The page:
The success of Hovey and Carman lay in their combination of a number of attitudes and forms of expression which had hitherto stood singly: the love of nature, the joy of the open road, comradeship, physical courage, medievalism, sexual democracy, the scholar gypsy, and the vivid contrast between vital energy and mere existence. (Macdonald 143)
These features alone might be enough to account for Pound’s early admiration and persistent (if weak) interest in Carman and Hovey. Many of the poems in A Lume Spento (1908) express such attitudes: "Cino," "In Epitaphium Eius," "Na Audiart," "Villonaud for this Yule," "A Villonaud, Ballad of the Gibbet," "Mesmerism," "Fifine Answers," and "In Tempore Senectutis" are just a few that fit the pattern.
Of the Vagabondia poems, Hovey himself wrote in 1897, and in a Delsartean mode:
Poetry is thought to have something to say to strong men in the midst of the battle of life and not to be an elegant amusement for schoolgirls and dilettanti. More stress is laid on the masculine element in thought and life, and the effort is to be downright and masculine (cited by MacDonald, 147)
And in 1898:
We prefer the sort of work that a man does who lives outdoors a great deal and has a healthy mind in a healthy body, and is free from morbidness. English poetry compares with American as the song of a caged bird with that of a free one. (cited by MacDonald 146)
We can detect the same valuation of the robust in a 1912 New Age article of Pound’s:
I see…a sign in the surging crowd on Seventh Avenue (New York). A crowd pagan as ever imperial Rome was, eager, careless, with an animal vigour unlike that of any European crowd that I have ever looked at. There is none of the melancholy, the sullenness, the unhealth of the London mass, none of the worn vivacity of Paris. I do not believe it is the temper of Venice. (Patria Mia 13)
Another point of resemblance between Pound and the Vagabondia poets appears in Hovey’s Introduction to his translation of Maeterlinck’s plays where he defines symbolism in a way reminiscent of Pound’s Imagist axiom that "the natural object is always the adequate symbol":
The symbol is not invented; the thing is found to be symbolic. This, if not the final word of poetry, has always been its first word, and it promises well for the poetic quality of the literature that is to be, that the strongest of the young writers of to-day have a tendency to myth-making. (Letters 5)11
It is not improbable that Pound read Hovey’s Introduction. However, a similarity of poetic principles does not guarantee similar poetic achievement.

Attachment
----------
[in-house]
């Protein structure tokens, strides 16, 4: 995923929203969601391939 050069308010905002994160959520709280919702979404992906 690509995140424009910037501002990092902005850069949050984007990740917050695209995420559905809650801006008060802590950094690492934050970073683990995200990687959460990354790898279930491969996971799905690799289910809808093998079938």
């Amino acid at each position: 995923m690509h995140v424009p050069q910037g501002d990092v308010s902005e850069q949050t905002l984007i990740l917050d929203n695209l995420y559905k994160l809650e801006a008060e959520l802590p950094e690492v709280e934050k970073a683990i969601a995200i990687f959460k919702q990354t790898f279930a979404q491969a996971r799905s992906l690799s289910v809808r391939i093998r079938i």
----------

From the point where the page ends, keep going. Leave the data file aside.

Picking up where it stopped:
Donald Stephens dismisses the Vagabondia volumes in no uncertain terms. Though he concedes "an ease to the verse, a freedom in both content and style" (52, 56), he is unwilling to grant the Vagabondia poems any claim to serious attention. Given such dismissals, it is difficult to be certain just what the young Pound might have admired in them at this distance. He certainly did not share their enthusiasm for gymnastics and Indian clubs—though he was a redoubtable walker and a ferocious tennis player. But given that he never mentions any other poetry of Hovey’s or of Carman’s, we must assume that it was the Vagabondia poetry he admired.12
One finds three broad classes of poems in the three collaborative volumes—each of which can also be found in Pound’s early verse. They are: the song of the road, the drinking song, and the neo- or pseudo-pagan nature poem. A comparison of Hovey and Pound demonstrates the clear superiority of the young Pound’s poetry to that of the young Hovey. Carman fares much better in the comparison.
I have found only one of Pound’s poems which I think could have appeared in a Vagabondia volume,13 and that is "A Dawn Song," published in Muncey’s Magazine in December, 1906, and never reissued:
God hath put me here
"Cino" from A Lume Spento is another road poem that is more "Poundian" even though it was published only two years later than "A Dawn Song":
Bah! I have sung women in three cities,
Hovey’s "Jongleurs" from More Songs from Vagabondia is similar in spirit, though rhythmically and rhetorically pale beside Pound’s juvenilia:
And the wind in the garden stoops down as it